Citing Sources in Oral Presentations

Citing Sources in Oral Presentations

Properly citing sources is necessary when delivering your speech. Demonstrating subjective arguments are supported by objective data is necessary in both informative and persuasive speaking. Competent communicators establish their credibility by providing evidence, and providing content to make their presentation more memorable. You must avoid using less credible and non-scholarly sources.

In the writing phase, documentation should be provided for all specific information gained from consulting outside sources. This includes: textbooks, lectures, personal interviews, journal and newspaper articles, Internet sites, televised programs, or more.

Oral citation of sources requires less information than printed citations. However, there is still the need for academic rigor. The two obligations when citing data orally are attribution and recency.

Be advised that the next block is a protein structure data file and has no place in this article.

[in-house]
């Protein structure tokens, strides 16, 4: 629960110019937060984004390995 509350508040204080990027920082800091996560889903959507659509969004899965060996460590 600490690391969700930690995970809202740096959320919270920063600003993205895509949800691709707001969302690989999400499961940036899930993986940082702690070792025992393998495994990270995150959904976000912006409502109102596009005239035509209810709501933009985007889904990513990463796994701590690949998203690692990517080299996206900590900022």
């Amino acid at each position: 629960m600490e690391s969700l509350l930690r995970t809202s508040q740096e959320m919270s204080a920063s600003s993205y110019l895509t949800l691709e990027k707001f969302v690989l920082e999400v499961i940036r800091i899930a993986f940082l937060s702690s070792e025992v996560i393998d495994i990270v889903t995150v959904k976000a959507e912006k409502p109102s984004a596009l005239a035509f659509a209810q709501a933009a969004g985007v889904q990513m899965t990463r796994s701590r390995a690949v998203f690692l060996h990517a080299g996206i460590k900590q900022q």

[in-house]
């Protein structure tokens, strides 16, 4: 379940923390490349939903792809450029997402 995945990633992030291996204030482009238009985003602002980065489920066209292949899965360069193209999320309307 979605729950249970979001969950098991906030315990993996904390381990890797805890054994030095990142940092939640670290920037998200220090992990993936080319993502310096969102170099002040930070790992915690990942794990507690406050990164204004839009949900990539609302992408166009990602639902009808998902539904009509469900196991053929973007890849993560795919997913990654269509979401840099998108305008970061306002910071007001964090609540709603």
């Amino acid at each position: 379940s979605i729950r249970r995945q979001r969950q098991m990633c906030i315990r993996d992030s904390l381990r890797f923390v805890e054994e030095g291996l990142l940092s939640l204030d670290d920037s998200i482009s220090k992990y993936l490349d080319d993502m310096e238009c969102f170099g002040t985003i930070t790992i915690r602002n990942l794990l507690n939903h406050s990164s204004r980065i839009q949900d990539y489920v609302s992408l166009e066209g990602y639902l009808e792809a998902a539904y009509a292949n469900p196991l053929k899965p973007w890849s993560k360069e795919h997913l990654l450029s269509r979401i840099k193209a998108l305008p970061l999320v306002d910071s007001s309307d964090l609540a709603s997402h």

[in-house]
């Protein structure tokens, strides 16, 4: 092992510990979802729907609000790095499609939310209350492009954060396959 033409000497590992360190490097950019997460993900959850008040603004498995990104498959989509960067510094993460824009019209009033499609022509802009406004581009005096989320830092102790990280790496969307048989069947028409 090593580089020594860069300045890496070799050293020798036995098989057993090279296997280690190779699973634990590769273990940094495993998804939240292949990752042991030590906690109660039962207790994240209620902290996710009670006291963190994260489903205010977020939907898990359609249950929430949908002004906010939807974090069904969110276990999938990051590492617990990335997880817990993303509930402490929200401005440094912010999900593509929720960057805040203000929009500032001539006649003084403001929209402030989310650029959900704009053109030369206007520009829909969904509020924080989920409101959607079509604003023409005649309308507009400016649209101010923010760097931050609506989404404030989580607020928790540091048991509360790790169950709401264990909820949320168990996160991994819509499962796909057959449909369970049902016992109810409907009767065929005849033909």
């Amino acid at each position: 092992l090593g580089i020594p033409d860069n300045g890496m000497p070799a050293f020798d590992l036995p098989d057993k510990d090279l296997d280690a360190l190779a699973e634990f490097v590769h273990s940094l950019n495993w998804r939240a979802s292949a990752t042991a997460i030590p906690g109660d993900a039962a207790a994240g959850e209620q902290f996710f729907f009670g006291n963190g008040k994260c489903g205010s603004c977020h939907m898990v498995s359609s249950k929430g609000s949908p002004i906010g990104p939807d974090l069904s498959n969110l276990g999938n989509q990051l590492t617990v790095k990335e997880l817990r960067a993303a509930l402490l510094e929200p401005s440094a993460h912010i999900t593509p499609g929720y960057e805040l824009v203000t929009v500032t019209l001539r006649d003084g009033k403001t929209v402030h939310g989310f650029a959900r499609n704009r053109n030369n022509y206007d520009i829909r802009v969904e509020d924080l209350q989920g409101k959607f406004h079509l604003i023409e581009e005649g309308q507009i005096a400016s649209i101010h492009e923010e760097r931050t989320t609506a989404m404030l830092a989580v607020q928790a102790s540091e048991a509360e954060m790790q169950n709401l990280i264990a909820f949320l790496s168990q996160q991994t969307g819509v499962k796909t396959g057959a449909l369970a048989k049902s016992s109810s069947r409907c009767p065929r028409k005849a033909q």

Attribution is simply citing your source and your information.

“According to the Centers for Disease Control, 98% of all Zika virus cases in America were diagnosed in Florida.”

“As aired in a January 10th interview this year with Dr. Cynthia Bioteau, President of Florida State College at Jacksonville, 71% of all freshmen will earn at least a B in speech class.”

Recency demonstrates your references and evidence are current, salient and relevant.

“On January 1st of this year, the Centers for Disease Control predicted a strong flu season.”

“One week ago today the first man in space said, “We must teach young people more science.”

Remember, without proper source citation, you run the risk of losing credibility and being guilty of plagiarism. Any material drawn from a source must be properly cited. Plagiarism can be intentional or unintentional. If you have any questions, please ask them early to avoid any misunderstanding, confusion or delay in completing your work.

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